Paulina Mena: “Honey & Mass Extinction: What every Iowan should know about the state’s bee population”
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Deep in the belly of the Vermeer Science Center at Central College in Pella, Iowa, cardboard boxes are stacked against the wall in a dimly lit laboratory. The boxes contain thousands of bees — carefully preserved and meticulously categorized based on their Latin genus and species — each with a unique tale to tell. Some are as small as a gnat; others are the size of a cockroach. Their colors span the spectrum, too, from rich, reflective blues to the familiar striped yellow and black of the common honey bee. Paulina Mena, an associate professor of biology, is their veritable warden.
Mena has been studying bees for over a decade, an obsession which stems from her undergraduate experiences at Universidad Catolica de Valparaiso, Chile.
“I did my undergraduate degree in Chile, and decided to do bee stuff because Chile is a hot spot for bees. Bees like deserts; that is where they have diversified a bunch,” Mena said. “Because of that, we had a bee biologist in my department, and I did work with him as an undergrad.”
Chile has “significantly more than 436 species of bees” according to a study published in the journal Genome, which used DNA barcoding to estimate the number of bee species in Chile. At the time of that publication, 436 species were known to exist based on documentation, but the authors found DNA evidence that suggests a great deal more exist in the country.
After finishing her undergraduate degree, Mena moved to Iowa in order to complete a Ph.D. in genetics and chromosome architecture at the University of Iowa.
Today, Mena works with students every summer to collect, tally and document the roughly 400 different species of bees in Iowa. Working out of Central College’s field station and small, remaining prairies in nearby towns, Mena and her students assemble brightly painted traps in each hectare of prairie and, based on the number of bees that fall into each, calculate an estimate of each species’ numbers. Mena says that bee populations appear to be dwindling, particularly those species found in Iowa’s native tallgrass prairie environments, though research on the issue is scarce.
“The main problem that we have now is really habitat fragmentation. It’s really shocking what we’ve done to the native environment and the tallgrass prairie,” she said.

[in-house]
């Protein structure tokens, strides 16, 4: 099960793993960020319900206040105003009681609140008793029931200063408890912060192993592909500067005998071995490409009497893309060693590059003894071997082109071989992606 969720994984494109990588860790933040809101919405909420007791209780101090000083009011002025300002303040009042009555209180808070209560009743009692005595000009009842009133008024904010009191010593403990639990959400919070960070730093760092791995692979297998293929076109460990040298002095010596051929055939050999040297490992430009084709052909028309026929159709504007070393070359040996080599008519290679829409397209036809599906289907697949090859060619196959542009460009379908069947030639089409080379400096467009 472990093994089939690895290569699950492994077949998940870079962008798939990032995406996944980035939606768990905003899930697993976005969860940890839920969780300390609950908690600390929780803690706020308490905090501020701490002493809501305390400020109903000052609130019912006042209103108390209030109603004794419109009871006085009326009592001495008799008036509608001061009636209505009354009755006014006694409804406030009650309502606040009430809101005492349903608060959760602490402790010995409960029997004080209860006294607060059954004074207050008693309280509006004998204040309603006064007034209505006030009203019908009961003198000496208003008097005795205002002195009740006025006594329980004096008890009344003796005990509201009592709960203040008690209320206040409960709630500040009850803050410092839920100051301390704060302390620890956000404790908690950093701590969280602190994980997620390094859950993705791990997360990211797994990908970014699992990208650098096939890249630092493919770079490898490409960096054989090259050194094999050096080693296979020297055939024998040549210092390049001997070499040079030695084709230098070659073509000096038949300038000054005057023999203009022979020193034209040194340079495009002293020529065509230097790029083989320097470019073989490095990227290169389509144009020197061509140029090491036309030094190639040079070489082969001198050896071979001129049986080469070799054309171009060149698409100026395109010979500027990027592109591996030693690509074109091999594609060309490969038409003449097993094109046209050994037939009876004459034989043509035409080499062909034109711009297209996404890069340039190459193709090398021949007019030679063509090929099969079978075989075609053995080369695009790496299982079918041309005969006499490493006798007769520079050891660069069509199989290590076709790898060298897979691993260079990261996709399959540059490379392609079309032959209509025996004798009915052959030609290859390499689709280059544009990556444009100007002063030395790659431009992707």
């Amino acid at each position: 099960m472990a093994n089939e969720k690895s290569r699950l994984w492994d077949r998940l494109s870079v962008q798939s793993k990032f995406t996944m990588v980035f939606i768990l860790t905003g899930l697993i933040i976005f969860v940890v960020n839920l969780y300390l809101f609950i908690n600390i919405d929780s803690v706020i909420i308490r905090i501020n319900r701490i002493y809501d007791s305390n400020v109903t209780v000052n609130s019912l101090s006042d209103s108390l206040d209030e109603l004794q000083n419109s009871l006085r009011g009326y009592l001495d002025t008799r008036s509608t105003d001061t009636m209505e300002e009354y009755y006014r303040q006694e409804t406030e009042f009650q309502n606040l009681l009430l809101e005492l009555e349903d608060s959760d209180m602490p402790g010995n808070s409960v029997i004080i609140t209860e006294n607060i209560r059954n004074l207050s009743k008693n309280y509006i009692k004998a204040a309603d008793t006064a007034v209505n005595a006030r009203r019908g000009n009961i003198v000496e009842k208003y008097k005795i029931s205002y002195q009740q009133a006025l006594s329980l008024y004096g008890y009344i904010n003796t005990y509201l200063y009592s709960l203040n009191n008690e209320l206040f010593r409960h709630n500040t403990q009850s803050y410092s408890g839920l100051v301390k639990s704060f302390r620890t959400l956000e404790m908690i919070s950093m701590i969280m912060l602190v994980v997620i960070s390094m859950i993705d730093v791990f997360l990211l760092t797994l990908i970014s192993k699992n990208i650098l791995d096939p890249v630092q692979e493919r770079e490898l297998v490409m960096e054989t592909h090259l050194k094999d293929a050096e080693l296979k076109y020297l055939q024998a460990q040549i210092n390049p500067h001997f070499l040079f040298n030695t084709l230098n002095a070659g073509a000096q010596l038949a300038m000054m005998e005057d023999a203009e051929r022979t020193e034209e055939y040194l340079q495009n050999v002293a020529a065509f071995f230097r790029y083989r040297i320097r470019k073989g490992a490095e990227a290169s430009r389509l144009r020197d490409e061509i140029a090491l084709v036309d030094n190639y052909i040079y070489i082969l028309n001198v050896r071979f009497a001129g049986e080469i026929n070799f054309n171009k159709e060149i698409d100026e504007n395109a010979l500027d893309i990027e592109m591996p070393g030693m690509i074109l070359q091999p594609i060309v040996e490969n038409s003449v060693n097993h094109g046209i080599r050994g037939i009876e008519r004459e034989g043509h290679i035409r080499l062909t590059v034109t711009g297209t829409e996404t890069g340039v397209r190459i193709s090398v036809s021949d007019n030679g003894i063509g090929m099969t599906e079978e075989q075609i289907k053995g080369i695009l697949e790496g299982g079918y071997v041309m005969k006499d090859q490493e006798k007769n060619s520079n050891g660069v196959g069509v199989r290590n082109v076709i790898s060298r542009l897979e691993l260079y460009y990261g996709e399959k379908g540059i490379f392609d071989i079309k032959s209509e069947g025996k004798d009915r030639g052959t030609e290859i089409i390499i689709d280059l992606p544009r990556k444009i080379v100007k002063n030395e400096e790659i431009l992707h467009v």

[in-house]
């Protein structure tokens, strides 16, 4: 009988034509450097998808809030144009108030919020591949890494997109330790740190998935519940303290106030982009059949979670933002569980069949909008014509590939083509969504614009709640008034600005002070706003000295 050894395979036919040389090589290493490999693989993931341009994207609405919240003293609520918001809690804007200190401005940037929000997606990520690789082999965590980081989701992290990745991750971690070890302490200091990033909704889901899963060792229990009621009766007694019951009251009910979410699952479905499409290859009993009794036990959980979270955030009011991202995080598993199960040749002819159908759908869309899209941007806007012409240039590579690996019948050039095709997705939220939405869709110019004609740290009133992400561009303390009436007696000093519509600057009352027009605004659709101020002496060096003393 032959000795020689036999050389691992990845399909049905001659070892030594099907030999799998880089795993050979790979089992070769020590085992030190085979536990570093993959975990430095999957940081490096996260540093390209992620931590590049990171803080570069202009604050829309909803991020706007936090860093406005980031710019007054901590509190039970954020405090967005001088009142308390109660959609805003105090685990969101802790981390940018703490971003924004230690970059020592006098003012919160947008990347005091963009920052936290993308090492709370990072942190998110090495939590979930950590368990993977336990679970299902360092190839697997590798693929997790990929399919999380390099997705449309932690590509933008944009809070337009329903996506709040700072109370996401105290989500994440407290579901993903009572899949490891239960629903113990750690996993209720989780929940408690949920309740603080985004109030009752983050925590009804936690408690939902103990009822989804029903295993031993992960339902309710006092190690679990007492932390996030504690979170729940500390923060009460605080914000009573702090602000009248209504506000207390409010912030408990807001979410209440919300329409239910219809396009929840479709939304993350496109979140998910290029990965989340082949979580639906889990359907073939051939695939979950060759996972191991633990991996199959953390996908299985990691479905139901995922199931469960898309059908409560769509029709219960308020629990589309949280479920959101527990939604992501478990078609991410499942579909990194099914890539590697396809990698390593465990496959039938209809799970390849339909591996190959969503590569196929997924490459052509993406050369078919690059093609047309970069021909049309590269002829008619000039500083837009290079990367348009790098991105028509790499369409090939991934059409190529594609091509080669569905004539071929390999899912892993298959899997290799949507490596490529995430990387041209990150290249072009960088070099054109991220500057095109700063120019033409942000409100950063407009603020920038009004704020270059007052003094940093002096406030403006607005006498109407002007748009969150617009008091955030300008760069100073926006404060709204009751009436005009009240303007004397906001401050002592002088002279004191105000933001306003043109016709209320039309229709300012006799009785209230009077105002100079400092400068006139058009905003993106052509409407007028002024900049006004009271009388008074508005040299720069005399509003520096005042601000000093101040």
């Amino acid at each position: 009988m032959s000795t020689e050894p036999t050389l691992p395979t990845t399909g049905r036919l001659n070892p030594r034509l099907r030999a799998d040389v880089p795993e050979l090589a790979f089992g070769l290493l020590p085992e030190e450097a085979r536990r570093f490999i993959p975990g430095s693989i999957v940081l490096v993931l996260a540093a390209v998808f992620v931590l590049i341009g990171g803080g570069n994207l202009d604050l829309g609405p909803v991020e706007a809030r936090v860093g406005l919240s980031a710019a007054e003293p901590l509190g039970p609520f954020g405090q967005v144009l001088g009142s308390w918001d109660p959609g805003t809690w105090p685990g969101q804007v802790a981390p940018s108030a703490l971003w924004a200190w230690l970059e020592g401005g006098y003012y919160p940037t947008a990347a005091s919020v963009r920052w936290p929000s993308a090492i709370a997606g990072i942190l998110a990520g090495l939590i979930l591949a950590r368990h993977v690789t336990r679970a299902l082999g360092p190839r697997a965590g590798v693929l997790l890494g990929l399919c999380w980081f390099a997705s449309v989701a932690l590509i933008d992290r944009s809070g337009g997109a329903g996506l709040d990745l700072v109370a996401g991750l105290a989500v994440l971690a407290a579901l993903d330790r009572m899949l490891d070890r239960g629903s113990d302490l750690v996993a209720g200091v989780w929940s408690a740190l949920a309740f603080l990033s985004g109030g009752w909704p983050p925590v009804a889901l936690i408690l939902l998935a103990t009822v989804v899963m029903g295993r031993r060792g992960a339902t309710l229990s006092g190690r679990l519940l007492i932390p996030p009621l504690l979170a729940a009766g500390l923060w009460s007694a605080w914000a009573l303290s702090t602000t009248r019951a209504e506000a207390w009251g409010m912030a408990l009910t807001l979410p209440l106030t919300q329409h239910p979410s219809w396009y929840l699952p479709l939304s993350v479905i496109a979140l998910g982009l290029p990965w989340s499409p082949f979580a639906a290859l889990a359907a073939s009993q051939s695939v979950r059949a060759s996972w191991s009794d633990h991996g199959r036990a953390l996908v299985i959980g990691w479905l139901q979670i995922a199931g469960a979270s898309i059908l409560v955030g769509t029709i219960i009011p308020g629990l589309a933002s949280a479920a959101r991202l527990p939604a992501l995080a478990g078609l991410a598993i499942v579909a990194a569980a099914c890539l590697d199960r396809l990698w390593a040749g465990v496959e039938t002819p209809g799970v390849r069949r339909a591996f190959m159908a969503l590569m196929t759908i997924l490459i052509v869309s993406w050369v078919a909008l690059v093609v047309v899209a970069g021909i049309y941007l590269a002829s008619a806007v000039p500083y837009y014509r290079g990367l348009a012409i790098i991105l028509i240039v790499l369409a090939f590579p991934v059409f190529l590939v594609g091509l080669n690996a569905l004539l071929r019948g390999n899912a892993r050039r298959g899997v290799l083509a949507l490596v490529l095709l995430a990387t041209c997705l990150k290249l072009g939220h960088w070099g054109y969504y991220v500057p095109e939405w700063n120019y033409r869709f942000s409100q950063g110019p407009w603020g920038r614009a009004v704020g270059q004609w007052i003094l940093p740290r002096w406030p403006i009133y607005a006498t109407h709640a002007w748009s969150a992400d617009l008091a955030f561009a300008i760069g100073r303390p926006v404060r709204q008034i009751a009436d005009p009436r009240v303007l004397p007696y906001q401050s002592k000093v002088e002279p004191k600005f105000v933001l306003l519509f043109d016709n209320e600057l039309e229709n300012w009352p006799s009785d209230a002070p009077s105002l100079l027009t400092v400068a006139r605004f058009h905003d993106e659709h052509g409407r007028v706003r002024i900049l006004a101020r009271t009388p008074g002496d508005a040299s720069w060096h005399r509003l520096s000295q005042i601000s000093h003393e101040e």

“The foundation of biology is genetic diversity, the genes that nature has to work with,” she said. “The key is that the more diversity within a species, the greater the chance that species has of coping with environmental changes. When you have isolated populations, diversity decreases, and any number of things could then lead to extinction.”
Significantly, many endangered and declining bee species are crucial for the agricultural industry. According to the Yale School of Forestry and Environmental Studies, a third of the world’s food supply relies on bee pollination. Corn and soybeans, Iowa’s predominant crops, are wind-pollinated and do not require bees to grow, but cross-pollination and the presence of bees does increase their yields, Mena said. Many other crops, from blueberries to almonds to strawberries, absolutely rely on bees.
“But even if it’s not important for the main crops here, we still eat a lot of things besides corn and beans. Without bees, our health would suffer because there are a lot of nutrients that are only in plants pollinated by bees.”
While common honey bees pollinate many important crops, they are not nearly as gifted at the task as their less well-known relatives. The green sweats, for instance, can perform buzz pollination, which means that they detach their back muscles from their wings and vibrate them at a frequency matched to that of the flower, causing the pollen inside to be released into the air. Other species, like the masked bees, are as small as 0.14 inches, with black and yellow or white markings on their face. These tiny insects eerily resemble small hornets and, like the honey bee, are generalist pollinators. A miniature torso, however, enables masked bees to enter flowers with pinhole-sized openings to harvest the pollen inside.
To Mena, it seems likely that these atypical bee species are suffering the same tragic fate as their bumble and honey bee counterparts. While we do not know precisely how quickly they are dying off, it seems certain that habitat destruction and pesticide use are the leading culprits.